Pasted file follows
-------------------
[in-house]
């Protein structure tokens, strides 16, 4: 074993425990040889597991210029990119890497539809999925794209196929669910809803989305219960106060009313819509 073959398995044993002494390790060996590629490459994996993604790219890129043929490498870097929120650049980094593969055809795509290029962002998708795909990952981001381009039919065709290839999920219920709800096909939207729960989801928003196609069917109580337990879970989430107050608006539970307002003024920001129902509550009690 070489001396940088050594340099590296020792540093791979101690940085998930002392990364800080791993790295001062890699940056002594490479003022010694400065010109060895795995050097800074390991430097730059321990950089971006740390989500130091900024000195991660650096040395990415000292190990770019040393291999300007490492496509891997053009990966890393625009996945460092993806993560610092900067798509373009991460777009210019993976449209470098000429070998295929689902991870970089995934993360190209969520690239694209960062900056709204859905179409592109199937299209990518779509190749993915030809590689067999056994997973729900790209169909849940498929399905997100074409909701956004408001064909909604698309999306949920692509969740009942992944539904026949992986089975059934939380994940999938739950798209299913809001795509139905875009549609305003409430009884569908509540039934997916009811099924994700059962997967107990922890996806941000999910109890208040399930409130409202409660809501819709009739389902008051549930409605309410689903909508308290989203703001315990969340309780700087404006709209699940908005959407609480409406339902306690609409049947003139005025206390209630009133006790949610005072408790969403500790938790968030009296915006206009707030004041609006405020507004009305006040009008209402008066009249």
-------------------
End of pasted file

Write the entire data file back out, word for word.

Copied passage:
[in-house]
């Protein structure tokens, strides 16, 4: 074993425990040889597991210029990119890497539809999925794209196929669910809803989305219960106060009313819509 073959398995044993002494390790060996590629490459994996993604790219890129043929490498870097929120650049980094593969055809795509290029962002998708795909990952981001381009039919065709290839999920219920709800096909939207729960989801928003196609069917109580337990879970989430107050608006539970307002003024920001129902509550009690 070489001396940088050594340099590296020792540093791979101690940085998930002392990364800080791993790295001062890699940056002594490479003022010694400065010109060895795995050097800074390991430097730059321990950089971006740390989500130091900024000195991660650096040395990415000292190990770019040393291999300007490492496509891997053009990966890393625009996945460092993806993560610092900067798509373009991460777009210019993976449209470098000429070998295929689902991870970089995934993360190209969520690239694209960062900056709204859905179409592109199937299209990518779509190749993915030809590689067999056994997973729900790209169909849940498929399905997100074409909701956004408001064909909604698309999306949920692509969740009942992944539904026949992986089975059934939380994940999938739950798209299913809001795509139905875009549609305003409430009884569908509540039934997916009811099924994700059962997967107990922890996806941000999910109890208040399930409130409202409660809501819709009739389902008051549930409605309410689903909508308290989203703001315990969340309780700087404006709209699940908005959407609480409406339902306690609409049947003139005025206390209630009133006790949610005072408790969403500790938790968030009296915006206009707030004041609006405020507004009305006040009008209402008066009249």